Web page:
Vitamin D affects breast cancer development and progression in important ways. While the relationship between breast cancer and vitamin D has been studied extensively, it is not fully understood. Vitamin D influences the expression of breast cancer-related gene activity, including cell differentiation, cell growth, and angiogenesis.
Vitamin D regulates the flow of calcium into the bloodstream and is crucial for normal bone development. It also has a role in regulating parathyroid, neuromuscular, immune, and insulin functions. Vitamin D has been found to be associated with lower risks of cardiovascular disease and age-related cognitive impairment. Vitamin D also appears to help prevent esophageal, lung, pancreatic, renal, colorectal, endometrial, prostate and ovarian cancer, as well as Hodgkin and non-Hodgkin lymphoma.

Vitamin D binds to the vitamin D receptor

Vitamin D binds to the vitamin D receptor (VDR). Vitamin D has been shown to inhibit the growth of tamoxifen-resistant breast cancer cells in the laboratory, possibly through a VDR-related mechanism. The impact of vitamin D on breast cancer is influenced by VDR genotype; women can have one of several variants in the VDR gene and these gene polymorphisms influence the potential anticarcinogenic effects of vitamin D.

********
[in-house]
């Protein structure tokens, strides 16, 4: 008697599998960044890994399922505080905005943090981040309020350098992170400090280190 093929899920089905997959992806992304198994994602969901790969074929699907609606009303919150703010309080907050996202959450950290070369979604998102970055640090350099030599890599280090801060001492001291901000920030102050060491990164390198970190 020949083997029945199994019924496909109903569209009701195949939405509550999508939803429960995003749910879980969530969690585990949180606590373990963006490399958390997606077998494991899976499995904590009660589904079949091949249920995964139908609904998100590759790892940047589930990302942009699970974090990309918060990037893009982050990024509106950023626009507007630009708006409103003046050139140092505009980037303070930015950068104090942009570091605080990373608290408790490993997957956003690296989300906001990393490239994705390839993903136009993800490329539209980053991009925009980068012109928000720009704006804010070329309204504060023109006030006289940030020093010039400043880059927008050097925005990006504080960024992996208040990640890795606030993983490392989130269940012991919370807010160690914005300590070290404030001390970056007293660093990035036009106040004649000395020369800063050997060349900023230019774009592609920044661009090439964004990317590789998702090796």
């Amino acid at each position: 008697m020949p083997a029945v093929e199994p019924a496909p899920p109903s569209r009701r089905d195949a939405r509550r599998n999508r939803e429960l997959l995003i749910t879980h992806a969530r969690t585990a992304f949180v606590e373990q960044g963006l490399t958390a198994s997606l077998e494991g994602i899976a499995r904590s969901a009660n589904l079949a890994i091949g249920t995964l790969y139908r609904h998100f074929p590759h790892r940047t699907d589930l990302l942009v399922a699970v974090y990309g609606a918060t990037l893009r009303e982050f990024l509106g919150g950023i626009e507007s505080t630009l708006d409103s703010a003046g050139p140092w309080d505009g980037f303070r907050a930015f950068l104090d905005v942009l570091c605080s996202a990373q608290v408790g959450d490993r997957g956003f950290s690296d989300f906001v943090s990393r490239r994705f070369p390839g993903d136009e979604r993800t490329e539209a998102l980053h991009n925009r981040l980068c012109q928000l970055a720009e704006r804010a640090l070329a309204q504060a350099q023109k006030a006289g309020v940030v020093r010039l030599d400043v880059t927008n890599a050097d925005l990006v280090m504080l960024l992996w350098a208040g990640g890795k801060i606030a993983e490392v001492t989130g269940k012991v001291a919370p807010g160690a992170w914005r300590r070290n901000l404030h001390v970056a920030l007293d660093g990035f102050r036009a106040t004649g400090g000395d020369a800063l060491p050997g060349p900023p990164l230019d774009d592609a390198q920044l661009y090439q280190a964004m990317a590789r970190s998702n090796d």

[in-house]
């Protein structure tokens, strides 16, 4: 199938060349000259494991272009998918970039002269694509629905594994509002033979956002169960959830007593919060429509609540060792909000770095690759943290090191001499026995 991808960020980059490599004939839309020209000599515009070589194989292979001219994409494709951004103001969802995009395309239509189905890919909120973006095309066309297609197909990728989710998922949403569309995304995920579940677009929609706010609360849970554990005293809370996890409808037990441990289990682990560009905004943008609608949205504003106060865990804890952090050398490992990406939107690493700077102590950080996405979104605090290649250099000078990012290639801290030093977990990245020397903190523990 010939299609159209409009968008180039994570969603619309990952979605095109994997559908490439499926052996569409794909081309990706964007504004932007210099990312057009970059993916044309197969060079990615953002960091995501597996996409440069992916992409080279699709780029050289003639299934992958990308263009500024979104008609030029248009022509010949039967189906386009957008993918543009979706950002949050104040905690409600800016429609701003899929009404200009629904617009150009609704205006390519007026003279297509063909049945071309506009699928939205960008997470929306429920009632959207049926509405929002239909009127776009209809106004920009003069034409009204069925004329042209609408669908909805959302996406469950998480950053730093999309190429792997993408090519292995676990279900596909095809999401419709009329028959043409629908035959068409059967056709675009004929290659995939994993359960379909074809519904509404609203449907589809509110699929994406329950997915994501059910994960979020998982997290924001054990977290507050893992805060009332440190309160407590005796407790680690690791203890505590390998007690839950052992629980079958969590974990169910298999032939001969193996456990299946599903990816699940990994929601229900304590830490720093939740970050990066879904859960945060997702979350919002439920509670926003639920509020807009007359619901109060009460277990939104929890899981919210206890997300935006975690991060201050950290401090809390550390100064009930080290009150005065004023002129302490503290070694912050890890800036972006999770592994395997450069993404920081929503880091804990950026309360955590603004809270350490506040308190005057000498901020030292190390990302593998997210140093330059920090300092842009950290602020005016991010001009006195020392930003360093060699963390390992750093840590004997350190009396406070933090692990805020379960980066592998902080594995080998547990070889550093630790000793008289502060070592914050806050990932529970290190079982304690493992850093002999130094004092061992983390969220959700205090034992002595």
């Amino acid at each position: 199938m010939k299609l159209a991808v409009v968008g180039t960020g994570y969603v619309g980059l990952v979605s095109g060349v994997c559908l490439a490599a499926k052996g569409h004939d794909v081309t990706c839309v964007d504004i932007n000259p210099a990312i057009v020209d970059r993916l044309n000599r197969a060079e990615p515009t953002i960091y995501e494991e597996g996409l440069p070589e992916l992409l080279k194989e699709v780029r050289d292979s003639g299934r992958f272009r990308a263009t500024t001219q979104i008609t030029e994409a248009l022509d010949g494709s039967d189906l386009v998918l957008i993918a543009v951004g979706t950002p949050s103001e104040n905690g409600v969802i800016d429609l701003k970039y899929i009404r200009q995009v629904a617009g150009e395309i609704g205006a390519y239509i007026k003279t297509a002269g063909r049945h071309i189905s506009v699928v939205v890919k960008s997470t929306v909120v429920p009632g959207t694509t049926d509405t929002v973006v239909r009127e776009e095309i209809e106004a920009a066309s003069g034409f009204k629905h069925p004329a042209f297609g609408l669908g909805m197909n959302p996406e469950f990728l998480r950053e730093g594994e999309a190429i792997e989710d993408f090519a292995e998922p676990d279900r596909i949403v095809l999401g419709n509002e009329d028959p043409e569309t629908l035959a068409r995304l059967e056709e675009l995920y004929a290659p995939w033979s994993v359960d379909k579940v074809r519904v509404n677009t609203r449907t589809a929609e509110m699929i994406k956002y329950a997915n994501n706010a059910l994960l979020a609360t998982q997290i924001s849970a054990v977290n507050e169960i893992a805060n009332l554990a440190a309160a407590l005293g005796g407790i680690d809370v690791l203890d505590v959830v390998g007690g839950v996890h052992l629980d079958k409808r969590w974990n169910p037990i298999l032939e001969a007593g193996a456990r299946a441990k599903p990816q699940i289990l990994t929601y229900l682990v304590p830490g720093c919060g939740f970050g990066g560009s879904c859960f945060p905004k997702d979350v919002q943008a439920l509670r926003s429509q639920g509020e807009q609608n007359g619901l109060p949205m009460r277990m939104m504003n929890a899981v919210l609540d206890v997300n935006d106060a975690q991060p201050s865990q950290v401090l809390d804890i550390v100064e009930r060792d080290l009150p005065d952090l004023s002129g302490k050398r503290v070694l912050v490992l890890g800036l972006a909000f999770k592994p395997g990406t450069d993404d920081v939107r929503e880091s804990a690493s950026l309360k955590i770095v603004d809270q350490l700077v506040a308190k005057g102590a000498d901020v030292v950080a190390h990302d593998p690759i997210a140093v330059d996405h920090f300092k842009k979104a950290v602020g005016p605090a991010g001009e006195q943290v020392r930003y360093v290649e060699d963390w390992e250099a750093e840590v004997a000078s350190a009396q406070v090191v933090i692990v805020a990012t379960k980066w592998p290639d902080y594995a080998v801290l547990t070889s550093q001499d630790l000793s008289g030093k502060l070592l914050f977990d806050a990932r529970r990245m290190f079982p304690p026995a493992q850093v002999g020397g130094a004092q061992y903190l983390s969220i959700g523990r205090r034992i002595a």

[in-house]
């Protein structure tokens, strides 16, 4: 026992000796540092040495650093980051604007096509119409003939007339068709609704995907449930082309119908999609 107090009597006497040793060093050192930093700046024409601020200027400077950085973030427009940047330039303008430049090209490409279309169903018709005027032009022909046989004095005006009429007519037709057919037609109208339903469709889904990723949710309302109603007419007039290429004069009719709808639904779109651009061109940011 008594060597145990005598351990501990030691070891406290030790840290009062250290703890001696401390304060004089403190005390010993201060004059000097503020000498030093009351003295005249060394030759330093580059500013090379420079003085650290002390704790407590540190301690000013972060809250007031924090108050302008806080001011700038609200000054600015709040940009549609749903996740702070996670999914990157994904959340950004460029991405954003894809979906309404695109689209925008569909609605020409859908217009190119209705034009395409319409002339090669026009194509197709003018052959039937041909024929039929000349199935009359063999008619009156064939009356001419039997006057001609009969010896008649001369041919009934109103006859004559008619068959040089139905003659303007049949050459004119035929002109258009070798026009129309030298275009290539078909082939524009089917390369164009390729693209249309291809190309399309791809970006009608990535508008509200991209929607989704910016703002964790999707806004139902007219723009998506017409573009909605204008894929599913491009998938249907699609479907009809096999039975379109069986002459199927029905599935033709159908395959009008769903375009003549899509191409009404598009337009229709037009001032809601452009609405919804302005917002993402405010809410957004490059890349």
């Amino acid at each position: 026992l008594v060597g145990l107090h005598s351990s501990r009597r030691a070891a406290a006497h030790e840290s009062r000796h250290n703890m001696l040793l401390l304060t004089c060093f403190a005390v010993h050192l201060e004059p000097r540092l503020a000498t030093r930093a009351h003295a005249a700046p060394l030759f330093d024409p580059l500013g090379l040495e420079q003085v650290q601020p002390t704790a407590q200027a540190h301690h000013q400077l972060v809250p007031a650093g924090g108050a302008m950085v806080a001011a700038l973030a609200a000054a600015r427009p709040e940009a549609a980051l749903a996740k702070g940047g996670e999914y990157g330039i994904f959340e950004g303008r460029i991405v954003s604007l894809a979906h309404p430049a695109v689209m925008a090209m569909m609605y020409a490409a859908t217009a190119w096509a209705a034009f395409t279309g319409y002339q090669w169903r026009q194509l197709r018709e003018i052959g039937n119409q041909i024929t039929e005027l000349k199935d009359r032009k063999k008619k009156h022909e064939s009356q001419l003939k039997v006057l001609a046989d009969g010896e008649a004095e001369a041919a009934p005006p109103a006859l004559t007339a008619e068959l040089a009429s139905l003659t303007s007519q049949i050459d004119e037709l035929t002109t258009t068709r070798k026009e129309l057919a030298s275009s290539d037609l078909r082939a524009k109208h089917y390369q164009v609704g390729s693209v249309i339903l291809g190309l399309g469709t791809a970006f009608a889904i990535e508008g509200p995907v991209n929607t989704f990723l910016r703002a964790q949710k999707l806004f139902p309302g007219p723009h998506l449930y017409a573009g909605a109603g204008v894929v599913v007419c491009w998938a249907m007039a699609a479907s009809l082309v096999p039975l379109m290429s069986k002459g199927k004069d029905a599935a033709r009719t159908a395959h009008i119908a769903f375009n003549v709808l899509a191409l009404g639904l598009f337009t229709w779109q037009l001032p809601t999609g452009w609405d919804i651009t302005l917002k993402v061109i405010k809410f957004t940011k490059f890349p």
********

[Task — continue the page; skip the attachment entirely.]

The effect of vitamin D on breast cancer risk is also modified by the level of calcium consumed. This is because various combinations of calcium and vitamin D can have differing effects on cellular proliferation and differentiation. One study found that certain VDR genotypes are associated with lower risk of breast cancer in women consuming high levels of calcium.

Measuring vitamin D intake is not straightforward

Intake of vitamin D can be difficult to assess since the vitamin is produced in the skin as well as being a component of some foods. The level of vitamin D in the blood is not necessarily proportionate to levels in other tissues such as the breast. In addition, it appears that vitamin D may be more influential in protecting against breast cancer when consumed early in life. Partially as a result, not all population studies have found associations between vitamin D intake or plasma vitamin D and breast cancer.

Forms of vitamin D

Generally speaking, “vitamin D” refers to a set of fat-soluble prosteroids and their metabolites. Vitamin D3 (cholecalciferol) is the form most useful to human beings. Vitamin D3 is made in the skin when skin is exposed to sunlight (as long as the UV index is at least 3). Some vitamin D supplements contain vitamin D2 (ergocalciferol). However, since vitamin D2 is not produced by vertebrates, it makes more sense to take vitamin D3.